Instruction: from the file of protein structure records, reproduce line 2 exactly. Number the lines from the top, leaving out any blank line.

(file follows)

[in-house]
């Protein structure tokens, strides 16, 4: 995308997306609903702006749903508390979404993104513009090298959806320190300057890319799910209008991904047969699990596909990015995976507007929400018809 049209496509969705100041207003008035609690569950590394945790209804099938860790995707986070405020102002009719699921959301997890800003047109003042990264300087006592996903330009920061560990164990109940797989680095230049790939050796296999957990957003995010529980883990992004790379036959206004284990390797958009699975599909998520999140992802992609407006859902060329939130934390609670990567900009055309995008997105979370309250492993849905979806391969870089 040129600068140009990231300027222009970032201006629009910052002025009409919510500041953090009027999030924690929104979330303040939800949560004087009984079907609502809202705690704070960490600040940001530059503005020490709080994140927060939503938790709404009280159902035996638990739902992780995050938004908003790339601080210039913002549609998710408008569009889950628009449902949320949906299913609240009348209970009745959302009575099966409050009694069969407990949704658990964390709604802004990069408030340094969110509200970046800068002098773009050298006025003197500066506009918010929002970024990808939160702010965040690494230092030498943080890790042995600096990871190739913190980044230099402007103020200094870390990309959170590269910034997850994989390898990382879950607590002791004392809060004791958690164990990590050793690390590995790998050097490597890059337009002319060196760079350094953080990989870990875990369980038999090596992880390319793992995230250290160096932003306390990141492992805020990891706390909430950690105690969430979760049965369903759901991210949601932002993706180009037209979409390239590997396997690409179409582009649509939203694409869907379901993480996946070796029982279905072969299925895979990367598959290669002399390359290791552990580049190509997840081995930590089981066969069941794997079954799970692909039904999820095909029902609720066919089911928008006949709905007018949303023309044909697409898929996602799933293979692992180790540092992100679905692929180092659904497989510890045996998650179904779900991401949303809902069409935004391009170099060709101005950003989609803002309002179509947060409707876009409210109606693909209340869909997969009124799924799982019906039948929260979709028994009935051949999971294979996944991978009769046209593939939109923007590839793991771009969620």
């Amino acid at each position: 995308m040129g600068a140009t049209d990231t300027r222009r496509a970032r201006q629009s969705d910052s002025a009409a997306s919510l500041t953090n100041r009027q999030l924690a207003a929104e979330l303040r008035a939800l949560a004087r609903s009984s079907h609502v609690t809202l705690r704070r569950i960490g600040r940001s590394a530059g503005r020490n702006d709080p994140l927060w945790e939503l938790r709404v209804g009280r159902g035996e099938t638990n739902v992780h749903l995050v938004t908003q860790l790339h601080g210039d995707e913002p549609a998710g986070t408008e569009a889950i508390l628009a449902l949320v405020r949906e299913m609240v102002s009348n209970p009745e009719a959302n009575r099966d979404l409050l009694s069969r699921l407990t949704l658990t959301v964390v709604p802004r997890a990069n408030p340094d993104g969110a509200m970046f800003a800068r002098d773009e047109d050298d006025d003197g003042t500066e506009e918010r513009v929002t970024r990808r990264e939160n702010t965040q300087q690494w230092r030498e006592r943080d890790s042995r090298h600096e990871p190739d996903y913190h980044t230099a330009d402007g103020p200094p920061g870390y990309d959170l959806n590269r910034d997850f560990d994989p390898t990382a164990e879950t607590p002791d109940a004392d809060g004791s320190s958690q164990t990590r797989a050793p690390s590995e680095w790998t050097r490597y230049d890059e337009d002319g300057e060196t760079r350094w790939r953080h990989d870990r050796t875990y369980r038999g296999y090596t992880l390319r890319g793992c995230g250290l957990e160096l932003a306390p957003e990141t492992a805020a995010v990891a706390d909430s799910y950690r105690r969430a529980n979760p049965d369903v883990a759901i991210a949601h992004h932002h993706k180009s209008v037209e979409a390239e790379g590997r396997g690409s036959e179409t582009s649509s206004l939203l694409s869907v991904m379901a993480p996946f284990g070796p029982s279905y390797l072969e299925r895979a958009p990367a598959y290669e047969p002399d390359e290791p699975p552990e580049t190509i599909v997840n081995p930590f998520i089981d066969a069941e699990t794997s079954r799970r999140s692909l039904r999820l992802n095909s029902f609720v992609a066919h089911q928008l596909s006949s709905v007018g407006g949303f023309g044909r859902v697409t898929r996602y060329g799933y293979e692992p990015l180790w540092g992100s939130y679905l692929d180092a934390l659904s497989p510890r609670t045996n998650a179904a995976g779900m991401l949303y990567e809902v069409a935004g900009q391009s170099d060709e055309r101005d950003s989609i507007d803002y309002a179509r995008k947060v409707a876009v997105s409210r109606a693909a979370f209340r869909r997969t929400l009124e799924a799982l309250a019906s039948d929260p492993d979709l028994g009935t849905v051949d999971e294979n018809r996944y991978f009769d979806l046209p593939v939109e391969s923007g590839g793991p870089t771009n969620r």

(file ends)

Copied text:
């Protein structure tokens, strides 16, 4: 995308997306609903702006749903508390979404993104513009090298959806320190300057890319799910209008991904047969699990596909990015995976507007929400018809 049209496509969705100041207003008035609690569950590394945790209804099938860790995707986070405020102002009719699921959301997890800003047109003042990264300087006592996903330009920061560990164990109940797989680095230049790939050796296999957990957003995010529980883990992004790379036959206004284990390797958009699975599909998520999140992802992609407006859902060329939130934390609670990567900009055309995008997105979370309250492993849905979806391969870089 040129600068140009990231300027222009970032201006629009910052002025009409919510500041953090009027999030924690929104979330303040939800949560004087009984079907609502809202705690704070960490600040940001530059503005020490709080994140927060939503938790709404009280159902035996638990739902992780995050938004908003790339601080210039913002549609998710408008569009889950628009449902949320949906299913609240009348209970009745959302009575099966409050009694069969407990949704658990964390709604802004990069408030340094969110509200970046800068002098773009050298006025003197500066506009918010929002970024990808939160702010965040690494230092030498943080890790042995600096990871190739913190980044230099402007103020200094870390990309959170590269910034997850994989390898990382879950607590002791004392809060004791958690164990990590050793690390590995790998050097490597890059337009002319060196760079350094953080990989870990875990369980038999090596992880390319793992995230250290160096932003306390990141492992805020990891706390909430950690105690969430979760049965369903759901991210949601932002993706180009037209979409390239590997396997690409179409582009649509939203694409869907379901993480996946070796029982279905072969299925895979990367598959290669002399390359290791552990580049190509997840081995930590089981066969069941794997079954799970692909039904999820095909029902609720066919089911928008006949709905007018949303023309044909697409898929996602799933293979692992180790540092992100679905692929180092659904497989510890045996998650179904779900991401949303809902069409935004391009170099060709101005950003989609803002309002179509947060409707876009409210109606693909209340869909997969009124799924799982019906039948929260979709028994009935051949999971294979996944991978009769046209593939939109923007590839793991771009969620």